May 3, 2021

Vivint Smart Home Inc., which sells “smart” home security and monitoring systems through a door-to-door sales force, has agreed to settle for $20 million in the largest civil penalty ever paid to resolve violations of the Fair Credit Reporting Act (FCRA).  According to the DOJ, Vivint’s lack of an Identity Theft Prevention Program allowed its sales force to fraudulently obtain credit reports of unsuspecting consumers in order to complete sales to potential Vivint customers who failed required credit checks.  Vivint then allegedly sold debt from Vivint customers who defaulted to debt collectors who attempted to collect from the unsuspecting victims.  Vivint recently paid $3.2 million to settle charges involving a different scheme.  DOJ

April 30, 2020

CareCloud Health, Inc. has agreed to pay $3.8 million to settle kickback allegations involving sales of its electronic health records (EHR) software products and related services.  In a qui tam suit filed by Ada de la Vega, the whistleblower alleged that between 2012 and 2017, CareCloud offered and provided existing clients improper incentives, including cash bonuses and equivalent credits, to recommend their product to prospective clients.  For her role in the successful enforcement action, de la Vega will receive a relator’s share of over $800,000.  USAO SDFL

April 30, 2020

The owner of dog training school Universal K-9, Inc., Bradley Lane Croft, has been sentenced to nearly 10 years in prison for defrauding the Veteran Administration’s GI Bill program of more than $1.5 million in connection with 185 fraudulent claims relating to 132 veterans.  Croft had been found guilty of providing false information on instructor names, certifications, and training to the Texas Veterans Commission, laundering money, and submitting fraudulent income tax returns for 2016 and 2017.  USAO WDTX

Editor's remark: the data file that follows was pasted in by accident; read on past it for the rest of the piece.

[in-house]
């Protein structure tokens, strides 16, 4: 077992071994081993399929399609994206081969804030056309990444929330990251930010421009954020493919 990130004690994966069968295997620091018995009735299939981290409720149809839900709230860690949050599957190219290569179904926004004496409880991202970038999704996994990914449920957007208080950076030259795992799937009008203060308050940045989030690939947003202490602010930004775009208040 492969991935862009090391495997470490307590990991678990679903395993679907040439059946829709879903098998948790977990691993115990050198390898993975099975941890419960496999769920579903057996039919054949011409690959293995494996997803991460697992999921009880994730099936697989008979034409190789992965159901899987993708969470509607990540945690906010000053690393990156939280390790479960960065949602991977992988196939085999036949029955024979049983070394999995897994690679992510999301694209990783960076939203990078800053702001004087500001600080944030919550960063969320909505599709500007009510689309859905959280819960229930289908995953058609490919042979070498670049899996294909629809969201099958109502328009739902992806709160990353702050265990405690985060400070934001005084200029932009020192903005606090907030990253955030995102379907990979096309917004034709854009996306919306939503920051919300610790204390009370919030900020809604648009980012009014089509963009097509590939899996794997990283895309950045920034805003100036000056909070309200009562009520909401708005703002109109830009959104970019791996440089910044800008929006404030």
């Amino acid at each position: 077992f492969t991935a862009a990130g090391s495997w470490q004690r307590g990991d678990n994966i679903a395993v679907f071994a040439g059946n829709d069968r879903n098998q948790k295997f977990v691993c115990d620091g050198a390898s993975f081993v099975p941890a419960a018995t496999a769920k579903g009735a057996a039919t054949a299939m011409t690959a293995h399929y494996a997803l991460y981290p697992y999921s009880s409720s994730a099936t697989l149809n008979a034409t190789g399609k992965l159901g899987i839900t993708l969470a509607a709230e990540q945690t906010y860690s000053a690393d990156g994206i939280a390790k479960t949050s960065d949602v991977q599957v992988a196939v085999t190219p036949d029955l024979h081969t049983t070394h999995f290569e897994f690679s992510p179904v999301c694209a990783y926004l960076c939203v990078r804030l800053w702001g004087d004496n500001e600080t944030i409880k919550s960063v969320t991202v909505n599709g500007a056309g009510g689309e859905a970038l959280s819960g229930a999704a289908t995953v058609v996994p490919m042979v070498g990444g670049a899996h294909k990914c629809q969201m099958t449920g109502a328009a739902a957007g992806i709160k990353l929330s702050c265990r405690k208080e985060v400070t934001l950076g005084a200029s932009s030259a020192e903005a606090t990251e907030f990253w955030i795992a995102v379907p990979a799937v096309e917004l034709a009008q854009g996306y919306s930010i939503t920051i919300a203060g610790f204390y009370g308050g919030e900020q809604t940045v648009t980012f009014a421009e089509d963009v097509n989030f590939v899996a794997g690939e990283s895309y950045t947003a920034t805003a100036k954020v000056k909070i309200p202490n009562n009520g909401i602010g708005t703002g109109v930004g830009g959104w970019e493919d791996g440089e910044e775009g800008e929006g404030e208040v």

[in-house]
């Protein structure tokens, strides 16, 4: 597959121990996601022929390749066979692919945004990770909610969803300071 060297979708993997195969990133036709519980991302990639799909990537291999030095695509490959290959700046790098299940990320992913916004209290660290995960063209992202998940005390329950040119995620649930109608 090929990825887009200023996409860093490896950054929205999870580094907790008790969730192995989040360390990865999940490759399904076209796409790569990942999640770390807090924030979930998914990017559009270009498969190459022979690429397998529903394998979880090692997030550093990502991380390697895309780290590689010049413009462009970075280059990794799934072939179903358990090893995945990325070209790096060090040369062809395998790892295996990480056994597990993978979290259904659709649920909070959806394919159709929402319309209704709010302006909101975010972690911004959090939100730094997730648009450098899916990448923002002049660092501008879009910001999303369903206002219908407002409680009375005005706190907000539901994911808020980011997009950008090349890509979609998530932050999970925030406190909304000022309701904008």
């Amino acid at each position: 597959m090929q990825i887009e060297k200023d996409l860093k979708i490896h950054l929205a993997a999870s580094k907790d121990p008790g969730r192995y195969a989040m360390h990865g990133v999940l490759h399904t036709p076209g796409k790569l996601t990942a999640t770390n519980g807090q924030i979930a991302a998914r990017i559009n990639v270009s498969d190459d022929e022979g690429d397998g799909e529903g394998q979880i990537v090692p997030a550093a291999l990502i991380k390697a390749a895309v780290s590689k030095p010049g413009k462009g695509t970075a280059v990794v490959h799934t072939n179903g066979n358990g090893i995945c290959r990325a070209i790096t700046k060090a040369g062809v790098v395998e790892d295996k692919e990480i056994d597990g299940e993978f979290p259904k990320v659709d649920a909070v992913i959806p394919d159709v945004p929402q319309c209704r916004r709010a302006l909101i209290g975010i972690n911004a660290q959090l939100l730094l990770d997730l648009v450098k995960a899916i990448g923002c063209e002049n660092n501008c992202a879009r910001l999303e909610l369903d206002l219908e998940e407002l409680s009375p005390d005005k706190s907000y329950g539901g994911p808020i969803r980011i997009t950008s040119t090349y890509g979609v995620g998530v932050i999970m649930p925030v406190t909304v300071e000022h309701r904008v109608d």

April 29, 2021

Following a self-disclosure, software company SAP SE will pay penalties totaling over $8 million and disgorge over $5 million to resolve claims that it violated Export Administration Regulations and the Iranian Transactions and Sanctions Regulations. Between 2010 and 2017, SAP and its partners and subsidiaries released U.S-origin software to users located in Iran and permitted Iranian users to access U.S.-based cloud services from Iran.  In both cases, SAP executives were aware of the issues but did not take steps to remedy or stop them.  SAP also entered into a non-prosecution agreement setting forth specific compliance procedures.  DOJ; USAO Mass; OFAC; Commerce

April 29, 2021

California-based Tungsten Heavy Powder, Inc. (THP) has agreed to pay over $5.6 million to resolve a qui tam lawsuit by former employee Gregory Caputo and Global Tungsten & Powders Corporation.  In violation of the False Claims Act, THP allegedly falsely certified that certain defense articles procured by the Israeli government and financed by U.S. grant funds were sourced from and manufactured in the United States, when instead they were sourced from China and manufactured in Mexico.  For bringing the lawsuit, Caputo will receive a 17% share of the settlement proceeds.  USAO SDCA